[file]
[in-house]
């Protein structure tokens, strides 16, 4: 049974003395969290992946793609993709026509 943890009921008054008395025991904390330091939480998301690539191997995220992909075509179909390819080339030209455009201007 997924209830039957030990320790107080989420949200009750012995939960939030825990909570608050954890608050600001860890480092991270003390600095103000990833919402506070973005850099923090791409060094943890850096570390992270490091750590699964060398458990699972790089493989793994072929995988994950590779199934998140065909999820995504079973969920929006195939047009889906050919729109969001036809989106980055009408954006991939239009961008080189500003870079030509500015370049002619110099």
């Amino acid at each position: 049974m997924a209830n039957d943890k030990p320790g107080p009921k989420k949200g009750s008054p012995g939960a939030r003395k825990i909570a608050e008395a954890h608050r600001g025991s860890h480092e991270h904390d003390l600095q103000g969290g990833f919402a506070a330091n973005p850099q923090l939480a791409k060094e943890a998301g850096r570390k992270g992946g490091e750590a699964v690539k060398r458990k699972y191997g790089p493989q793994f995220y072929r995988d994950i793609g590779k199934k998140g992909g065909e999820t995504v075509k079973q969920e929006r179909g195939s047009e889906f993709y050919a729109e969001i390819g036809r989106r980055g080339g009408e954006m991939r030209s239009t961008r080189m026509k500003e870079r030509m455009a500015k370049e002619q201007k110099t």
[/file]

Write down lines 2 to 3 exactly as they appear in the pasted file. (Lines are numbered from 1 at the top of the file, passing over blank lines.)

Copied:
């Protein structure tokens, strides 16, 4: 049974003395969290992946793609993709026509 943890009921008054008395025991904390330091939480998301690539191997995220992909075509179909390819080339030209455009201007 997924209830039957030990320790107080989420949200009750012995939960939030825990909570608050954890608050600001860890480092991270003390600095103000990833919402506070973005850099923090791409060094943890850096570390992270490091750590699964060398458990699972790089493989793994072929995988994950590779199934998140065909999820995504079973969920929006195939047009889906050919729109969001036809989106980055009408954006991939239009961008080189500003870079030509500015370049002619110099």
């Amino acid at each position: 049974m997924a209830n039957d943890k030990p320790g107080p009921k989420k949200g009750s008054p012995g939960a939030r003395k825990i909570a608050e008395a954890h608050r600001g025991s860890h480092e991270h904390d003390l600095q103000g969290g990833f919402a506070a330091n973005p850099q923090l939480a791409k060094e943890a998301g850096r570390k992270g992946g490091e750590a699964v690539k060398r458990k699972y191997g790089p493989q793994f995220y072929r995988d994950i793609g590779k199934k998140g992909g065909e999820t995504v075509k079973q969920e929006r179909g195939s047009e889906f993709y050919a729109e969001i390819g036809r989106r980055g080339g009408e954006m991939r030209s239009t961008r080189m026509k500003e870079r030509m455009a500015k370049e002619q201007k110099t």